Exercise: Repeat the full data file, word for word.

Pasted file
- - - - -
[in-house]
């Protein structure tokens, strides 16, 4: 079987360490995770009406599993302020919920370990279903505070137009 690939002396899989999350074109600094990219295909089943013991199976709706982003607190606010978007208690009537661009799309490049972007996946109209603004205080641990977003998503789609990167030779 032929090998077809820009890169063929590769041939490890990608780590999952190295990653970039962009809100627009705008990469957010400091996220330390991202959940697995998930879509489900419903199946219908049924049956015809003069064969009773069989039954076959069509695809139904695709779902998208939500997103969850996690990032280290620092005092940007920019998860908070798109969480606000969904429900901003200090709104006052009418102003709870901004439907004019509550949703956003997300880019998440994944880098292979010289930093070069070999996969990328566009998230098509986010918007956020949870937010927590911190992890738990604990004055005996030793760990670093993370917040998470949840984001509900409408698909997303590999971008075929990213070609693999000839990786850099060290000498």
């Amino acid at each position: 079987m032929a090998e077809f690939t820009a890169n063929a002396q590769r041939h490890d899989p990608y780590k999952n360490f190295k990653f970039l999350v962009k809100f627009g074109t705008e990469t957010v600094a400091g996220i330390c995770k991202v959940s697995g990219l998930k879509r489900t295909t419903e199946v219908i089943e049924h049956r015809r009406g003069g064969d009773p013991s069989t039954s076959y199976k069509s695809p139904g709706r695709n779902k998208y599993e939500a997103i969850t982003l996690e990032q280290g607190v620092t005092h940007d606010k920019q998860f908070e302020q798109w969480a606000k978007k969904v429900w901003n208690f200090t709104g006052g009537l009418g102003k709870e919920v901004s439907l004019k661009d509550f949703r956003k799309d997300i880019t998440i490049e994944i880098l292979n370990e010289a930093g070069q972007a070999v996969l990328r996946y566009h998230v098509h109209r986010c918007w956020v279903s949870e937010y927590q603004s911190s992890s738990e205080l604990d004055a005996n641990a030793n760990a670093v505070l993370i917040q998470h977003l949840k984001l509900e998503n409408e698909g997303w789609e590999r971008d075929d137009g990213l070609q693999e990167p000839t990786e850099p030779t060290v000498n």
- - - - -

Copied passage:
[in-house]
């Protein structure tokens, strides 16, 4: 079987360490995770009406599993302020919920370990279903505070137009 690939002396899989999350074109600094990219295909089943013991199976709706982003607190606010978007208690009537661009799309490049972007996946109209603004205080641990977003998503789609990167030779 032929090998077809820009890169063929590769041939490890990608780590999952190295990653970039962009809100627009705008990469957010400091996220330390991202959940697995998930879509489900419903199946219908049924049956015809003069064969009773069989039954076959069509695809139904695709779902998208939500997103969850996690990032280290620092005092940007920019998860908070798109969480606000969904429900901003200090709104006052009418102003709870901004439907004019509550949703956003997300880019998440994944880098292979010289930093070069070999996969990328566009998230098509986010918007956020949870937010927590911190992890738990604990004055005996030793760990670093993370917040998470949840984001509900409408698909997303590999971008075929990213070609693999000839990786850099060290000498």
């Amino acid at each position: 079987m032929a090998e077809f690939t820009a890169n063929a002396q590769r041939h490890d899989p990608y780590k999952n360490f190295k990653f970039l999350v962009k809100f627009g074109t705008e990469t957010v600094a400091g996220i330390c995770k991202v959940s697995g990219l998930k879509r489900t295909t419903e199946v219908i089943e049924h049956r015809r009406g003069g064969d009773p013991s069989t039954s076959y199976k069509s695809p139904g709706r695709n779902k998208y599993e939500a997103i969850t982003l996690e990032q280290g607190v620092t005092h940007d606010k920019q998860f908070e302020q798109w969480a606000k978007k969904v429900w901003n208690f200090t709104g006052g009537l009418g102003k709870e919920v901004s439907l004019k661009d509550f949703r956003k799309d997300i880019t998440i490049e994944i880098l292979n370990e010289a930093g070069q972007a070999v996969l990328r996946y566009h998230v098509h109209r986010c918007w956020v279903s949870e937010y927590q603004s911190s992890s738990e205080l604990d004055a005996n641990a030793n760990a670093v505070l993370i917040q998470h977003l949840k984001l509900e998503n409408e698909g997303w789609e590999r971008d075929d137009g990213l070609q693999e990167p000839t990786e850099p030779t060290v000498n």